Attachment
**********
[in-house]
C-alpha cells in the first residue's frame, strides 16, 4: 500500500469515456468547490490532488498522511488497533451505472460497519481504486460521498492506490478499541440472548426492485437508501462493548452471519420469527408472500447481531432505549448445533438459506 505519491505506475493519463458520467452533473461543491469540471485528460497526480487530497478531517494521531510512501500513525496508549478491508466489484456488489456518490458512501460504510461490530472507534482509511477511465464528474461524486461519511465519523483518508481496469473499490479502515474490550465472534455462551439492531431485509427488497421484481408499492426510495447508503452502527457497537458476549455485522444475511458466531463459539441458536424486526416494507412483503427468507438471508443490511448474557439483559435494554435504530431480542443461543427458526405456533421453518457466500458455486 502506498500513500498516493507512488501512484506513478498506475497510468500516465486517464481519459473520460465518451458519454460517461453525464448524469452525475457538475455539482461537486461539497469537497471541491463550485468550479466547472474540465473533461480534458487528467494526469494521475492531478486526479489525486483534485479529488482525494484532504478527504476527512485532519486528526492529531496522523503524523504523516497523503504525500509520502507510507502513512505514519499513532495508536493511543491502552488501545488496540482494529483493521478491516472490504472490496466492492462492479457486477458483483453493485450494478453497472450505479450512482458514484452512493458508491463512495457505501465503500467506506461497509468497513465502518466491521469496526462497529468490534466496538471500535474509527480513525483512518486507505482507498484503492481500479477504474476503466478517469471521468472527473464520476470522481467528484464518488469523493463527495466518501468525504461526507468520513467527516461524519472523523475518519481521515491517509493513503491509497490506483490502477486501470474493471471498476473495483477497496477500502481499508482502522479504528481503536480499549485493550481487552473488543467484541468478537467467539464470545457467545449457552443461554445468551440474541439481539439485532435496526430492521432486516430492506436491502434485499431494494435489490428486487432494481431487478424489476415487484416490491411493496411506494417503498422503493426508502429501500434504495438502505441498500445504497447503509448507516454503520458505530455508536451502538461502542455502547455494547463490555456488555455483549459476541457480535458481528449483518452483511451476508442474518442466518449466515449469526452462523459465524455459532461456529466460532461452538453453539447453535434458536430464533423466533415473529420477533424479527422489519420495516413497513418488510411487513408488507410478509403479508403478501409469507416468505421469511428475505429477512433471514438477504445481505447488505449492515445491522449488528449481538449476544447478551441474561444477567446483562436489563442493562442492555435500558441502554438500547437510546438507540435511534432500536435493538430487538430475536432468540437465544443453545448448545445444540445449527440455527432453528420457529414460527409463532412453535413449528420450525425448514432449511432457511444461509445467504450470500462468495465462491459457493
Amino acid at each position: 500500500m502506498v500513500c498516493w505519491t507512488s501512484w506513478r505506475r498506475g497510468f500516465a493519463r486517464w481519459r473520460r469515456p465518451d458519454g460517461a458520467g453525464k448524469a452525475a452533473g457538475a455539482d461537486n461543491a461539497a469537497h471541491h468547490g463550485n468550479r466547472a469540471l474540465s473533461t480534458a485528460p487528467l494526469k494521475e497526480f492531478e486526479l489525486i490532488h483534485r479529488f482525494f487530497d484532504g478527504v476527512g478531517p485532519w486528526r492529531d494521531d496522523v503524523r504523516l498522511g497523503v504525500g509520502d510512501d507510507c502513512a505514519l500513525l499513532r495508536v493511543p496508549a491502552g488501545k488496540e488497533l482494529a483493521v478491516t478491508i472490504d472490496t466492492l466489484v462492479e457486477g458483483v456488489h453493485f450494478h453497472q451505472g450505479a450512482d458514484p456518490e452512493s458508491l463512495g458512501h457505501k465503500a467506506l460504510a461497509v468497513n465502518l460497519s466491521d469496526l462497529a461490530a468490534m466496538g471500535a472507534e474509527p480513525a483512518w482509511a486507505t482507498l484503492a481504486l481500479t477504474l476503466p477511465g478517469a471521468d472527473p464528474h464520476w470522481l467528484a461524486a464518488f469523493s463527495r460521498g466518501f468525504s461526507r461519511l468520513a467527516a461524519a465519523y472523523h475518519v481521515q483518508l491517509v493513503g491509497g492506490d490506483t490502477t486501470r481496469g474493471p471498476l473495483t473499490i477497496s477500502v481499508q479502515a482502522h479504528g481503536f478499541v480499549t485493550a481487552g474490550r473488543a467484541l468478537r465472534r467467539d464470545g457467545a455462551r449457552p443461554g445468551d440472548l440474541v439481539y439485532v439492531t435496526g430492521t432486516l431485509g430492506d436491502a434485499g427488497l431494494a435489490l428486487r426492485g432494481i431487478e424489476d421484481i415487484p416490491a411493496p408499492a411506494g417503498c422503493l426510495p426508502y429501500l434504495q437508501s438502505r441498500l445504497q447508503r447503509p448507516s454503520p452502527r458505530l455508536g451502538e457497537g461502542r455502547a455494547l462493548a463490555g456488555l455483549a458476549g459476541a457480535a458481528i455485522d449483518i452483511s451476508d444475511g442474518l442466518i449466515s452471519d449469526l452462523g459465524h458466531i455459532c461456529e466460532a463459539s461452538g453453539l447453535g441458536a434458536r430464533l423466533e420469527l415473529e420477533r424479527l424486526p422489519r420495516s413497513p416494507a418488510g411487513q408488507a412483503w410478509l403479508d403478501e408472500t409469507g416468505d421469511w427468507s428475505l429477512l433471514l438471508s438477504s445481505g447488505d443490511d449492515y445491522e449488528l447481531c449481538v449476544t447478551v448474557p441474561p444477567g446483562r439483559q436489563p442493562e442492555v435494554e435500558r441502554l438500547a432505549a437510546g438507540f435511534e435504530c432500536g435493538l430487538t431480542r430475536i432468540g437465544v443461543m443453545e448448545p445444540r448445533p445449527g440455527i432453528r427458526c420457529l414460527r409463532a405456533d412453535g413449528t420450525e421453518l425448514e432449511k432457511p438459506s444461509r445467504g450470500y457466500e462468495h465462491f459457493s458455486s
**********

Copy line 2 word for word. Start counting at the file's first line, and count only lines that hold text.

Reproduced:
C-alpha cells in the first residue's frame, strides 16, 4: 500500500469515456468547490490532488498522511488497533451505472460497519481504486460521498492506490478499541440472548426492485437508501462493548452471519420469527408472500447481531432505549448445533438459506 505519491505506475493519463458520467452533473461543491469540471485528460497526480487530497478531517494521531510512501500513525496508549478491508466489484456488489456518490458512501460504510461490530472507534482509511477511465464528474461524486461519511465519523483518508481496469473499490479502515474490550465472534455462551439492531431485509427488497421484481408499492426510495447508503452502527457497537458476549455485522444475511458466531463459539441458536424486526416494507412483503427468507438471508443490511448474557439483559435494554435504530431480542443461543427458526405456533421453518457466500458455486 502506498500513500498516493507512488501512484506513478498506475497510468500516465486517464481519459473520460465518451458519454460517461453525464448524469452525475457538475455539482461537486461539497469537497471541491463550485468550479466547472474540465473533461480534458487528467494526469494521475492531478486526479489525486483534485479529488482525494484532504478527504476527512485532519486528526492529531496522523503524523504523516497523503504525500509520502507510507502513512505514519499513532495508536493511543491502552488501545488496540482494529483493521478491516472490504472490496466492492462492479457486477458483483453493485450494478453497472450505479450512482458514484452512493458508491463512495457505501465503500467506506461497509468497513465502518466491521469496526462497529468490534466496538471500535474509527480513525483512518486507505482507498484503492481500479477504474476503466478517469471521468472527473464520476470522481467528484464518488469523493463527495466518501468525504461526507468520513467527516461524519472523523475518519481521515491517509493513503491509497490506483490502477486501470474493471471498476473495483477497496477500502481499508482502522479504528481503536480499549485493550481487552473488543467484541468478537467467539464470545457467545449457552443461554445468551440474541439481539439485532435496526430492521432486516430492506436491502434485499431494494435489490428486487432494481431487478424489476415487484416490491411493496411506494417503498422503493426508502429501500434504495438502505441498500445504497447503509448507516454503520458505530455508536451502538461502542455502547455494547463490555456488555455483549459476541457480535458481528449483518452483511451476508442474518442466518449466515449469526452462523459465524455459532461456529466460532461452538453453539447453535434458536430464533423466533415473529420477533424479527422489519420495516413497513418488510411487513408488507410478509403479508403478501409469507416468505421469511428475505429477512433471514438477504445481505447488505449492515445491522449488528449481538449476544447478551441474561444477567446483562436489563442493562442492555435500558441502554438500547437510546438507540435511534432500536435493538430487538430475536432468540437465544443453545448448545445444540445449527440455527432453528420457529414460527409463532412453535413449528420450525425448514432449511432457511444461509445467504450470500462468495465462491459457493